In a new policy paper for the European Council on Foreign Relations – “Egypt, the IMF, and European Economic Assistance” – I argue that while structural reform is important to deal with Egypt’s deep rooted economic problems, it would be short sighted for the EU and key member states not to act now. Here’s a blog post on the paper too.
Part of the inspiration for this paper came from numerous meetings with EU diplomats who have, up till now, held back most of loans and grants to Egypt because of a lack of political stability and consensus.
However, the more I spoke to Egyptian players, the more I saw this as a Catch 22 situation.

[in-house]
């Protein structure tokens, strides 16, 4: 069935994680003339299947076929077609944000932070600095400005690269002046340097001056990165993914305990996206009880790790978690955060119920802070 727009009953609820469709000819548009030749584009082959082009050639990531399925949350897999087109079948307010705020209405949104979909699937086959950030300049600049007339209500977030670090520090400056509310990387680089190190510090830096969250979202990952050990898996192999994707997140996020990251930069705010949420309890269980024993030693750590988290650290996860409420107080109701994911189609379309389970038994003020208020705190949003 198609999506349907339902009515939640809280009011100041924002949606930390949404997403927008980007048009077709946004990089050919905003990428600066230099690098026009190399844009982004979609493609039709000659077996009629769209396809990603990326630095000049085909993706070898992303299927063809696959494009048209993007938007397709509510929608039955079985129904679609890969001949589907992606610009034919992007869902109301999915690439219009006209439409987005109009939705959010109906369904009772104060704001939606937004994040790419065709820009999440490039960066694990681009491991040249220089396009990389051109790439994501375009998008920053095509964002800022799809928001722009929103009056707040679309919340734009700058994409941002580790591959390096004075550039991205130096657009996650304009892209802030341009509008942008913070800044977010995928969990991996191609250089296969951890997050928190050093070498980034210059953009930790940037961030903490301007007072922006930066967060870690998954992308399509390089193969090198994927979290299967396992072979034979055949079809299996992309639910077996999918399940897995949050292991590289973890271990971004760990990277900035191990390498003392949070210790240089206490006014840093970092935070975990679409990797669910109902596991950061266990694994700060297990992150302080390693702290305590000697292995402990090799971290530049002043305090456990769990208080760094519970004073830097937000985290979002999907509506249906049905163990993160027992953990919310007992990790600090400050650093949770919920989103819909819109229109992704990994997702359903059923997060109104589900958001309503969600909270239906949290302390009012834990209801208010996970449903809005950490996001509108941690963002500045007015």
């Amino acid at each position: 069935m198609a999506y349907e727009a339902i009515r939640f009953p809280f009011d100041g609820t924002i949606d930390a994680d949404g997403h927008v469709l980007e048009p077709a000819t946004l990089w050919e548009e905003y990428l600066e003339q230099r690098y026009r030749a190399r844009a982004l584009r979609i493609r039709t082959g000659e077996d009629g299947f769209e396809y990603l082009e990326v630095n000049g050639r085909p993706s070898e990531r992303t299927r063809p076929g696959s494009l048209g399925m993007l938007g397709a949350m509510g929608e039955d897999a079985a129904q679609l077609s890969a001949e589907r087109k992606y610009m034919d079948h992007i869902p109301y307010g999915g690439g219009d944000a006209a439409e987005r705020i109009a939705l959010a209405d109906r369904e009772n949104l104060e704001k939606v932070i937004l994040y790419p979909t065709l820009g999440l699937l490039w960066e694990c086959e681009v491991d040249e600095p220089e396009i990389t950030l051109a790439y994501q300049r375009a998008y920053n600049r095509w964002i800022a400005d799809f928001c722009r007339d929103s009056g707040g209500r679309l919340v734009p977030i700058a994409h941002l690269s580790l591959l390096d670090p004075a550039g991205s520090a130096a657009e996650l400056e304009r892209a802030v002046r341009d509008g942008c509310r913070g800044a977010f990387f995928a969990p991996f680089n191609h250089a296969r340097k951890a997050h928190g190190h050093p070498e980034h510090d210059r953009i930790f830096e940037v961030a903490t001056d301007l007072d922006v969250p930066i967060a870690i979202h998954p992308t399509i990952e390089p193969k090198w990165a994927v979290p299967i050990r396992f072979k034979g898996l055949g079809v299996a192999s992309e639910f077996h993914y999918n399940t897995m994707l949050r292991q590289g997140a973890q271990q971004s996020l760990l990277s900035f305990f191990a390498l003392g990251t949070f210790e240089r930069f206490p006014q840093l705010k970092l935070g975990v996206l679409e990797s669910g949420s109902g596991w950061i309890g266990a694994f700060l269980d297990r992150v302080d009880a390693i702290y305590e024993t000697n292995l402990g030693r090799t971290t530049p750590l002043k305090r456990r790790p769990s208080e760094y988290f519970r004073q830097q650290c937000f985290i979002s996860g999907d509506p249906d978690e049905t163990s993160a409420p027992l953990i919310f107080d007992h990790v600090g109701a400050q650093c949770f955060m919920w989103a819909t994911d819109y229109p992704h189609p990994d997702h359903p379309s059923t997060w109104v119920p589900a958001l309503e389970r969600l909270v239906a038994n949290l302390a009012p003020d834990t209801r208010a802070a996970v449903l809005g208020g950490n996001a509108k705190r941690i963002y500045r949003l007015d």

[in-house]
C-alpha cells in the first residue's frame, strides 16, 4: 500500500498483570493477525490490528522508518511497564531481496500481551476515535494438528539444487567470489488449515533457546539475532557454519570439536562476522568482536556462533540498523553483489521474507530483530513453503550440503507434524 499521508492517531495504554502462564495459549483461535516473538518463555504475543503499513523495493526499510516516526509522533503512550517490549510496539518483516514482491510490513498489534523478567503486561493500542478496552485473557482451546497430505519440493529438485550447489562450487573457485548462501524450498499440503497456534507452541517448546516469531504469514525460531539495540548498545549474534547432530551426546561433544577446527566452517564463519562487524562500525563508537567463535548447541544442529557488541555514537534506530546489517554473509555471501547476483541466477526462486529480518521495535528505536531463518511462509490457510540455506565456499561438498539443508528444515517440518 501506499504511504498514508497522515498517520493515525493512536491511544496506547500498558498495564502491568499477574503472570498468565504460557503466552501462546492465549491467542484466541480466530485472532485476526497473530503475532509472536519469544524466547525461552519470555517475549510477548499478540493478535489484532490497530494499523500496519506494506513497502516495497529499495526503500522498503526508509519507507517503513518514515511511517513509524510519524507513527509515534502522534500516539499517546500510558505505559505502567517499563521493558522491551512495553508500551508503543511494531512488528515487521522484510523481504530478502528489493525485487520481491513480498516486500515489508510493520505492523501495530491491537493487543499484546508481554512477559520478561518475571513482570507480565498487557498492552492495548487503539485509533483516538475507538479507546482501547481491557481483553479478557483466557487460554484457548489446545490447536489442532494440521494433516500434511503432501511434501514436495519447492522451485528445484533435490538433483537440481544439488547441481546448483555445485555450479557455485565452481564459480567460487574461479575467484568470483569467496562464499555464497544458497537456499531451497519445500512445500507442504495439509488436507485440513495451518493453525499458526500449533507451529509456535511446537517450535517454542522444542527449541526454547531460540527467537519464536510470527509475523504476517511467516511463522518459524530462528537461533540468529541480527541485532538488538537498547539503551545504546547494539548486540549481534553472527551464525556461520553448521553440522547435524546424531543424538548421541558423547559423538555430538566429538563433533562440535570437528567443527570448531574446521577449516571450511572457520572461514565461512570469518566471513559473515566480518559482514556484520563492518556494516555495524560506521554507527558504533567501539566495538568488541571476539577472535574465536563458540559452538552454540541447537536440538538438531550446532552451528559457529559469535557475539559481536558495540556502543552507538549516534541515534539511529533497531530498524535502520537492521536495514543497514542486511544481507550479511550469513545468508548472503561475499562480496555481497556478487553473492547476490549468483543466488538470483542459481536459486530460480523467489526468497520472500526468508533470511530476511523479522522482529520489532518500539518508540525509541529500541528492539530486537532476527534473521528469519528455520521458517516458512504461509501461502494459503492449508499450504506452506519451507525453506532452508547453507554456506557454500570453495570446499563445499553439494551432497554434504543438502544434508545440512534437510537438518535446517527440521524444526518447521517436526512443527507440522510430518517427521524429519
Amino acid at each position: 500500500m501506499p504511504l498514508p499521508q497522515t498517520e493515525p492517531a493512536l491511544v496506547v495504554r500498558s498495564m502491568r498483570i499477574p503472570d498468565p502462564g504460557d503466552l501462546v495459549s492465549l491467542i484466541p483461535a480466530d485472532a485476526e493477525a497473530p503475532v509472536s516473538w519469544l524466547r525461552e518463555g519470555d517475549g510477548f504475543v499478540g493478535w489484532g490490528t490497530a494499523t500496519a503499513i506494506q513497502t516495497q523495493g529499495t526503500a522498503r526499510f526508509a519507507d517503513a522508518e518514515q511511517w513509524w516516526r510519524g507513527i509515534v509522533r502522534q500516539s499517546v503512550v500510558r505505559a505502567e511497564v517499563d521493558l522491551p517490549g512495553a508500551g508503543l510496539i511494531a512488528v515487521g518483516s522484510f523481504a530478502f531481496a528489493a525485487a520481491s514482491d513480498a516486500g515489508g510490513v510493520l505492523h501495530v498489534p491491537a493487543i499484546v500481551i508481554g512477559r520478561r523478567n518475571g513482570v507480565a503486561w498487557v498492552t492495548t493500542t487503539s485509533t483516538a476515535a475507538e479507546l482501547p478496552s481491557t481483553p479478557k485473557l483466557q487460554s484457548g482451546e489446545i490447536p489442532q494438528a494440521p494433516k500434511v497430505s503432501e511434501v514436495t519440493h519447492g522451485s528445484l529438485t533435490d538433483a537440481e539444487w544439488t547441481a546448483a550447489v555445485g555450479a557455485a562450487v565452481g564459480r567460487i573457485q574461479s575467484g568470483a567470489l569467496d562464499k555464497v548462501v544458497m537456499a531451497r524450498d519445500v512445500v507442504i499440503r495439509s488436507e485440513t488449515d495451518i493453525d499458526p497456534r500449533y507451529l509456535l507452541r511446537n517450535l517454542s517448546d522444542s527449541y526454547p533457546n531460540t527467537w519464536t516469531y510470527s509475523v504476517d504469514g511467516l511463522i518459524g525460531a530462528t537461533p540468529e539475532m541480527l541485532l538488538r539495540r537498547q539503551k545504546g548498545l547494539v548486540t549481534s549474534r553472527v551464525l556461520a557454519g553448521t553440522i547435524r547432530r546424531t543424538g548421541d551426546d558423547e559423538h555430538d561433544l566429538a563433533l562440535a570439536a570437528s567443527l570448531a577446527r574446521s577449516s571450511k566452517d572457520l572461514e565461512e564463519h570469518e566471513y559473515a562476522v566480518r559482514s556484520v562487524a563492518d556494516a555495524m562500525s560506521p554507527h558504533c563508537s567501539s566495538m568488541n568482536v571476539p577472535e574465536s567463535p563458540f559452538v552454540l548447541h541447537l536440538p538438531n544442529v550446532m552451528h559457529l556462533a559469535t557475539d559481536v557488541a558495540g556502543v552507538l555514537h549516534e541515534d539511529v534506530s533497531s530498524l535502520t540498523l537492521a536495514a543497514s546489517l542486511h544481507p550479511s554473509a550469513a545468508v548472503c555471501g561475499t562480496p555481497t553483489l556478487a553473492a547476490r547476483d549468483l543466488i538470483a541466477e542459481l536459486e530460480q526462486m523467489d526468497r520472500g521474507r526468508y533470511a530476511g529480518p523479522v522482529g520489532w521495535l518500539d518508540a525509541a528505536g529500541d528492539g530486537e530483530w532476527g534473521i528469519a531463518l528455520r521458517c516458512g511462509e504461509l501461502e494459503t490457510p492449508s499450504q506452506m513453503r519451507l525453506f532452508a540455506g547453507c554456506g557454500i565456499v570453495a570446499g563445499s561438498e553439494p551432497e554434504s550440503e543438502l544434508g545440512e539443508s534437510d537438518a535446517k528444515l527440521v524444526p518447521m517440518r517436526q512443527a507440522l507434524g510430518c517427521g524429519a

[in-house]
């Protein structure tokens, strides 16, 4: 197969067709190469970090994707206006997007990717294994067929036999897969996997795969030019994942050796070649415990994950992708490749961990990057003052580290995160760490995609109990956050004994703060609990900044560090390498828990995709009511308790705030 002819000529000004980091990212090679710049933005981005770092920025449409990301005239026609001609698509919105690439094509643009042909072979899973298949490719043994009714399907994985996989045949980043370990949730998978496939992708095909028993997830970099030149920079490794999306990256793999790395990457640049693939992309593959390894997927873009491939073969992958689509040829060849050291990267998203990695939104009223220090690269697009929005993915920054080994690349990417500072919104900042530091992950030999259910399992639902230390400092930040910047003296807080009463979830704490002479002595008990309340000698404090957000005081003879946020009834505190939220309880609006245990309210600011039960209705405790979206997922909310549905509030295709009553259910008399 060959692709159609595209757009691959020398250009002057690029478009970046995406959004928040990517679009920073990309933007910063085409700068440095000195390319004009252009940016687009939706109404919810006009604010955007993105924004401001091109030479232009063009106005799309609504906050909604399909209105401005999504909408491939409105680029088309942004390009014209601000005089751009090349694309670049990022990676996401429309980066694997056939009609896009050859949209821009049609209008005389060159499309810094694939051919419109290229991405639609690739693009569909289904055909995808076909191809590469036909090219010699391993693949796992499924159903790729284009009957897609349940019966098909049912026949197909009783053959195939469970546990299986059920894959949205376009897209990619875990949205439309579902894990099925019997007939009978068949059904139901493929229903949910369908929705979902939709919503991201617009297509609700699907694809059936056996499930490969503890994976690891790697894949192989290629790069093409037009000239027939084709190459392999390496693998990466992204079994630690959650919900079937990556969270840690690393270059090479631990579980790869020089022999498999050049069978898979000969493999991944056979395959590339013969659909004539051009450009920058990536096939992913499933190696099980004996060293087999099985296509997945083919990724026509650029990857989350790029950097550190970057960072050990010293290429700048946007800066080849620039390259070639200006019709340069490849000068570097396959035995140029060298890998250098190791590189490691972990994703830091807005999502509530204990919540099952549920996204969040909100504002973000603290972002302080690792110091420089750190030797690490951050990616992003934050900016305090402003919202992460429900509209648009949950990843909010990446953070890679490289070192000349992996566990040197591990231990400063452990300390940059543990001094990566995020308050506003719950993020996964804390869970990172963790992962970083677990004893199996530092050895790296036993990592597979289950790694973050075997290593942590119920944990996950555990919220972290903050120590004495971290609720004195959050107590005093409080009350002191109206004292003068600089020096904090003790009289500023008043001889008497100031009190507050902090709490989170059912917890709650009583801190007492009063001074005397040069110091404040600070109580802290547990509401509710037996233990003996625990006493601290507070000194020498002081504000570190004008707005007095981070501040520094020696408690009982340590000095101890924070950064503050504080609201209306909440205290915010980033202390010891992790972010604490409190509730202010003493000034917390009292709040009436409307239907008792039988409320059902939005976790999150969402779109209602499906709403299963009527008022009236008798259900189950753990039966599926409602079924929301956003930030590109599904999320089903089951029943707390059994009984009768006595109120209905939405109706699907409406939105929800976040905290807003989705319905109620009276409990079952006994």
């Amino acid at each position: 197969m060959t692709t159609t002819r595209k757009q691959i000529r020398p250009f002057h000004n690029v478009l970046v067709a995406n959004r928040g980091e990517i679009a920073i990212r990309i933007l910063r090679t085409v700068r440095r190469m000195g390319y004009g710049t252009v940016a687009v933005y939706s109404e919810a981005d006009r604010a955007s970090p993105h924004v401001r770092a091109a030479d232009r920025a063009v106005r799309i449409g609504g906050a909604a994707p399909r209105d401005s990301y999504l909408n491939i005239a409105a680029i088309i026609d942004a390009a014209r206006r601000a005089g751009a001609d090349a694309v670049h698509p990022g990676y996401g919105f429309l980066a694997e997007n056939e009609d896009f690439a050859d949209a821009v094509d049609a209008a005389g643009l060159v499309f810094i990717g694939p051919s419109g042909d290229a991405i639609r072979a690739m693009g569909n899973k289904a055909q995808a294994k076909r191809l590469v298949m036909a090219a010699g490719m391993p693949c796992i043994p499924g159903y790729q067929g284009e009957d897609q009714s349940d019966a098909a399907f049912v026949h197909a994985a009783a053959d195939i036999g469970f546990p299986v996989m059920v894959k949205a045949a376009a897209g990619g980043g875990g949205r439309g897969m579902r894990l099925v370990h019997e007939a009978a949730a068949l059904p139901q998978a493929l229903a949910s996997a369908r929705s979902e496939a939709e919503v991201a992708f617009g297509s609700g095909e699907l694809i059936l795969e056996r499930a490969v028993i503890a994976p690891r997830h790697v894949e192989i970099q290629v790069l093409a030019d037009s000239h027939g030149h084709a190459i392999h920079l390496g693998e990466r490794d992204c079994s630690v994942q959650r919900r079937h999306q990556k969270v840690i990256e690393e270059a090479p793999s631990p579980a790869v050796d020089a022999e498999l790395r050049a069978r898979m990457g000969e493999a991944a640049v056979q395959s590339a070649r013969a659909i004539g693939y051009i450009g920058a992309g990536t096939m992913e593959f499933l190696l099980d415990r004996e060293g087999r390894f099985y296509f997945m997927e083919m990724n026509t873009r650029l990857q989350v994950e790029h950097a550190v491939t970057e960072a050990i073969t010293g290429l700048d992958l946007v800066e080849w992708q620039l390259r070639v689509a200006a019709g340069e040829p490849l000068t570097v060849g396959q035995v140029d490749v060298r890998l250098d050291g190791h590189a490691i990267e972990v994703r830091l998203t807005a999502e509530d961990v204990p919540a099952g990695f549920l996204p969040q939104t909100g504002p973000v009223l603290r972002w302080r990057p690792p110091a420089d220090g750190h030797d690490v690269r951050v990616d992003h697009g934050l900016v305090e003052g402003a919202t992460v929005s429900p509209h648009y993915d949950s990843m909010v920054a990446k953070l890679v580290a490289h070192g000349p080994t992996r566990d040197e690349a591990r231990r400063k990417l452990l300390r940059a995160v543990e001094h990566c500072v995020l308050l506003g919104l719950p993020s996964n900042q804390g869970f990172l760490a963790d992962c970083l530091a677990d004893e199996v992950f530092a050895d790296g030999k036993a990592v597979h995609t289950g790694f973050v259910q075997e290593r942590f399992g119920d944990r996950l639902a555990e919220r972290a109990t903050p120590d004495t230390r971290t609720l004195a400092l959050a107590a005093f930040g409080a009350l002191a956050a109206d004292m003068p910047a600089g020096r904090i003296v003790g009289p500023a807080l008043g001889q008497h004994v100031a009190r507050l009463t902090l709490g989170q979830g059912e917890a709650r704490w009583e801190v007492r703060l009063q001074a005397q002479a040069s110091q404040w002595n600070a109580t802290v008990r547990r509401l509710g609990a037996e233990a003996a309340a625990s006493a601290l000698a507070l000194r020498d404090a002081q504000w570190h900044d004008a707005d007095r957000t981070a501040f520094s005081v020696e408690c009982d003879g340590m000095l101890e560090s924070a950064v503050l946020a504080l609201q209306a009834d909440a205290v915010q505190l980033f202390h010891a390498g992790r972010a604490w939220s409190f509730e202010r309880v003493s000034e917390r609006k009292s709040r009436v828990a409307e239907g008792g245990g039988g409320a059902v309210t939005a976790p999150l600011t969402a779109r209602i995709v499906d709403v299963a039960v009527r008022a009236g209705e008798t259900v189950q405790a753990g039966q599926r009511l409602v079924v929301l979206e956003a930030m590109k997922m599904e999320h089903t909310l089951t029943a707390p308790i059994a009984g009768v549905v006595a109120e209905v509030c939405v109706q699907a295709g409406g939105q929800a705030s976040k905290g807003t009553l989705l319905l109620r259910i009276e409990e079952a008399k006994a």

Egypt needs cash to prevent instability in the face of unemployment and economic collapse, but it can’t get the cash without signing up to reforms that would themselves cause more short term instability.
Europe must commit some money to grassroots training now to avoid this Catch 22 destroying the consolidation of democracy in Egypt.
My key arguments are as follows:
- The EU should invest in young people, with the Egyptian private sector still struggling to find qualified employees despite high unemployment levels. Donors should target vocational training programmes for young Egyptians.
- The EU is already due to sign two programmes that put millions of dollars into infrastructure projects and technical skills training. These, plus World Bank funding for small and medium enterprises, should serve as a model for smaller, targeted aid programmes.
- Europe should still stand by the IMF’s comprehensive reform programme, aimed at fixing long-term structural problems in Egypt’s economy.